In total, ccRCC tissues from 896 patients who underwent surgical resection at Seoul National University Hospital (SNUH) from 1995 to 2008 were included in this study. We searched the computerized database of the Department of Pathology, SNUH, and we retrospectively collected clinical and pathologic information from medical records and pathologic reports. We reviewed hematoxylin and eosin- (H&E-) stained slides to confirm the diagnosis and to identify various pathologic parameters.
A tissue microarray (TMA) block was prepared from formalin-fixed paraffin-embedded tissue blocks (SuperBioChips Laboratories, Seoul, Republic of Korea). For each case, two tumor cores (2 mm in diameter) were collected. Each core was derived from different tumor areas with representative clear cell histology.
This study was approved by the Institutional Review Board (IRB) of SNUH (IRB No H-1903-149-1022) and was performed in accordance with the principles of the Declaration of Helsinki.
2.2. Immunohistochemistry (IHC)
For immunohistochemical analyses, the TMA blocks were cut at 4 μm thickness. A rabbit anti-CASZ1 polyclonal antibody (Novus Biologicals, Centennial, CO, USA) was used at a dilution of 1 : 100. IHC was performed using the Ventana Benchmark XT automated staining system (Ventana Medical Systems, Tucson, AZ, USA) according to the manufacturer’s instructions.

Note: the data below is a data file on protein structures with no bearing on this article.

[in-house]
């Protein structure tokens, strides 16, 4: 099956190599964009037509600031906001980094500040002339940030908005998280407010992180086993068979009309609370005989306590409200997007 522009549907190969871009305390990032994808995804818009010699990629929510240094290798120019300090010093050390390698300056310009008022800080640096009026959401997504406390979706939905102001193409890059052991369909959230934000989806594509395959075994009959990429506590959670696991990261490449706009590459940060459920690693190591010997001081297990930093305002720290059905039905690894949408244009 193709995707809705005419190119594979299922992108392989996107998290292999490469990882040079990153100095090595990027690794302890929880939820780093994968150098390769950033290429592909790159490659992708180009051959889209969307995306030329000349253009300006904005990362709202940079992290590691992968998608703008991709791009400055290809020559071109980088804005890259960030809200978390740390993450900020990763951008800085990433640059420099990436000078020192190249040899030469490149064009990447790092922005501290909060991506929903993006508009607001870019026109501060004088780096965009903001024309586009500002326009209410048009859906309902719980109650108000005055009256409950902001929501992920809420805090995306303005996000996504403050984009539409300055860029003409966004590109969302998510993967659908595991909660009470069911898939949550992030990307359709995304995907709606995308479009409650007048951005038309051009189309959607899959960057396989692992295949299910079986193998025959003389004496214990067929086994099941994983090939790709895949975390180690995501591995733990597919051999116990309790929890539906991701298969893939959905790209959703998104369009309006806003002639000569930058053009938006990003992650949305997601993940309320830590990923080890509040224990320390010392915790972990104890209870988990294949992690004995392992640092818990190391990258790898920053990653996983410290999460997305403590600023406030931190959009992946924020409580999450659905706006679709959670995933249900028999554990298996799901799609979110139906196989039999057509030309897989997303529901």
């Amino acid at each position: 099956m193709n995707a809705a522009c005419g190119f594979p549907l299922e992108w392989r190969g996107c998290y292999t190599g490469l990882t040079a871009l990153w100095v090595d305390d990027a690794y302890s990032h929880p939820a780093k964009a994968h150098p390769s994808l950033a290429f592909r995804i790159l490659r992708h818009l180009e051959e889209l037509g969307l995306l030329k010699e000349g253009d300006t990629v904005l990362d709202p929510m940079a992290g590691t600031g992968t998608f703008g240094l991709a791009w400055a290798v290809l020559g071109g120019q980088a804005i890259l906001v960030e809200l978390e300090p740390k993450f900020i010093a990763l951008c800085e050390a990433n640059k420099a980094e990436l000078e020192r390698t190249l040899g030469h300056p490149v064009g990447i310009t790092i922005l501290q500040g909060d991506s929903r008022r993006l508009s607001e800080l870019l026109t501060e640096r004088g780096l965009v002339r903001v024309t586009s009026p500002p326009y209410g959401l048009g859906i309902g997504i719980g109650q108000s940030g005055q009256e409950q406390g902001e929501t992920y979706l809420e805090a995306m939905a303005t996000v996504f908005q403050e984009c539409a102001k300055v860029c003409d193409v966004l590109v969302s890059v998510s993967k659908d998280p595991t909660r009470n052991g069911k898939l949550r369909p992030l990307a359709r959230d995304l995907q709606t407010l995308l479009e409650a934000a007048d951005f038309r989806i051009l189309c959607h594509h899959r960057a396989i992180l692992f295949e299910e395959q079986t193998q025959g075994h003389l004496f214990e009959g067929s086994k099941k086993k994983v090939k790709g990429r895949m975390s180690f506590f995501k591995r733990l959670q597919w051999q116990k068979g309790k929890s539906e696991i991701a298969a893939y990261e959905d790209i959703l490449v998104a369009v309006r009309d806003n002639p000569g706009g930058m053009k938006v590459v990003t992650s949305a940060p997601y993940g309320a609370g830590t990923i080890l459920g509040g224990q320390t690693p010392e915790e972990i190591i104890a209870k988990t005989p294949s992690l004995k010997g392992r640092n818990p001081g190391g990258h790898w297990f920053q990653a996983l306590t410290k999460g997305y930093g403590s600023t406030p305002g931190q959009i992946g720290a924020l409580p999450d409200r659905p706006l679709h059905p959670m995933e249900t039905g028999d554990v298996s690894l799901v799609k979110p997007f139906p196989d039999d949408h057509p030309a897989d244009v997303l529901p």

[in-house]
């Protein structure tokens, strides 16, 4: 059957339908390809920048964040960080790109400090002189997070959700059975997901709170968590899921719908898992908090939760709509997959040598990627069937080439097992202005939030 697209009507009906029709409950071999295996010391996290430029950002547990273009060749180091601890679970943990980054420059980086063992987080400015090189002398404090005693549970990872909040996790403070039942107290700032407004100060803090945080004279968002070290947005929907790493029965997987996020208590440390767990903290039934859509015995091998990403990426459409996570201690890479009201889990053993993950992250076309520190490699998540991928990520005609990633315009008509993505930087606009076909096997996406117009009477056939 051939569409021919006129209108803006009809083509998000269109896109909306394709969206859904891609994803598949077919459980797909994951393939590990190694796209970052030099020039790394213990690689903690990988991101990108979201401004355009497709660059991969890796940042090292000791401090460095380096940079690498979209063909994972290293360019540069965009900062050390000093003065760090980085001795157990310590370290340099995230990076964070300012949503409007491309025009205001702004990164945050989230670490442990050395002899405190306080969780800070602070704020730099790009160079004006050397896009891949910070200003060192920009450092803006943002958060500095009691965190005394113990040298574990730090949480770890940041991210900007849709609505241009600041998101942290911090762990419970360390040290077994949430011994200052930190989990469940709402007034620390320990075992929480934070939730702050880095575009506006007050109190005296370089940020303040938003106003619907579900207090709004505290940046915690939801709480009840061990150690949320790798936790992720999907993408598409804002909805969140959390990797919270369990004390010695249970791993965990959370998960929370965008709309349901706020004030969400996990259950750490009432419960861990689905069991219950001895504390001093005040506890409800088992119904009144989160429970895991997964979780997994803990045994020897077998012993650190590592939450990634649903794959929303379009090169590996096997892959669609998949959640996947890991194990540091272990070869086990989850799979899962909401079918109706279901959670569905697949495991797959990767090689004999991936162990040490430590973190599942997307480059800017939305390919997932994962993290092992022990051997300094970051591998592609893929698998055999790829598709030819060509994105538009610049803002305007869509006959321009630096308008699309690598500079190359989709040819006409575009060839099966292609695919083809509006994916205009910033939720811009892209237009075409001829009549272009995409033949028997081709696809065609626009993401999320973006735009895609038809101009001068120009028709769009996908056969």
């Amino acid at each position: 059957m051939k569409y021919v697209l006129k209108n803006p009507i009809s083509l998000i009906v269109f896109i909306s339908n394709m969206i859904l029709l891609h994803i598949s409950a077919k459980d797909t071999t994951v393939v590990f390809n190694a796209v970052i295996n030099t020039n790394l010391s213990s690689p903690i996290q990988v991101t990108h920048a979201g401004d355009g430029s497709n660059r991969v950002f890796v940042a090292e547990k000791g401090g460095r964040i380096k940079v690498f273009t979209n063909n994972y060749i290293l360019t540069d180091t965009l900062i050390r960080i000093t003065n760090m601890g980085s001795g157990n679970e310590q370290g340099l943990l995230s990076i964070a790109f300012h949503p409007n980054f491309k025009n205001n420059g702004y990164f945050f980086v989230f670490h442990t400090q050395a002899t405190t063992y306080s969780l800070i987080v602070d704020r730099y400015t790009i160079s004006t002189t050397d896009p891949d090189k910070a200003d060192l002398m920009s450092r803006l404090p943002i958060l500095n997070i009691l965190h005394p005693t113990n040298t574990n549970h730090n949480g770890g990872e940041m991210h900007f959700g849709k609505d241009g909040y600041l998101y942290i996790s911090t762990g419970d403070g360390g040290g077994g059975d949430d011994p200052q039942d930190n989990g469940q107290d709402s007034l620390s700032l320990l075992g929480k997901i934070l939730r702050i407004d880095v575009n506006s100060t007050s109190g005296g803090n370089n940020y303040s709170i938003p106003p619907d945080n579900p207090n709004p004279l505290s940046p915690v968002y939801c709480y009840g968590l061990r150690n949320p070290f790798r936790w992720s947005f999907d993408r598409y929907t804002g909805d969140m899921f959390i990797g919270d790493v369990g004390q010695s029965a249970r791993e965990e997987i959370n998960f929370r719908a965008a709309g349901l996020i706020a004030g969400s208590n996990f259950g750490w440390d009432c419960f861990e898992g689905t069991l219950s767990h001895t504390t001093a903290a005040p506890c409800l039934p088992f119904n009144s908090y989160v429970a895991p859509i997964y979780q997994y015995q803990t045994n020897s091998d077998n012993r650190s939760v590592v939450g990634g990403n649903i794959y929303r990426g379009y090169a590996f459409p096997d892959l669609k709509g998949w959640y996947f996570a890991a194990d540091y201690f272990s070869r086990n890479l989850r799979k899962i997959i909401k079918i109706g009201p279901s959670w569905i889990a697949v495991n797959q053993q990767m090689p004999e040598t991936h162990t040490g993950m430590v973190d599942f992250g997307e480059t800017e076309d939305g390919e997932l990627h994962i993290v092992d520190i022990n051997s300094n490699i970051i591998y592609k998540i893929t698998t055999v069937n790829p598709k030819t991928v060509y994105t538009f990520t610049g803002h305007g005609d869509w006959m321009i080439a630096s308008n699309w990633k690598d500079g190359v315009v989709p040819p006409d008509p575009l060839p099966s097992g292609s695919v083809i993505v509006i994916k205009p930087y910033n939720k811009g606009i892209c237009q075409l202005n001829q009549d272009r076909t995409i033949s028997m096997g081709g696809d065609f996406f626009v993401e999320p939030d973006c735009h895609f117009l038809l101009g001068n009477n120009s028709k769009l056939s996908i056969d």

2.3. Immunohistochemical Scoring
CASZ1 immunohistochemical staining was mainly localized in the nucleus in positive cases. CASZ1 protein expression was evaluated by the percentage of positively stained cells. The percentage of stained cells is the ratio of the number of tumor cells with positive CASZ1 staining to the total number of tumor cells in the TMA tumor core area. The percentage of stained cells was scored 0 to 5+ (0: no tumor cell staining, 1+: <1%, 2+: 1%-10%, 3+: 11%-33%, 4+: 34%-66%, and 5+: 67%-100%). For each case, both cores were evaluated, and the mean value was used for statistical analysis. In receiver operating curve analysis, we discerned the optimal cut-off value with the highest Youden index . A score of 2.5 was used as a cut-off value to classify all cases as either high CASZ1 expression or low CASZ1 expression. Representative images of high and low CASZ1 expressions are shown in Figure 1. One pathologist (B.K.) evaluated CASZ1 staining at two different time points, without awareness of the previous results at the second evaluation. Any cases with discrepant results were reviewed together with another pathologist (K.C.M.) for final scoring.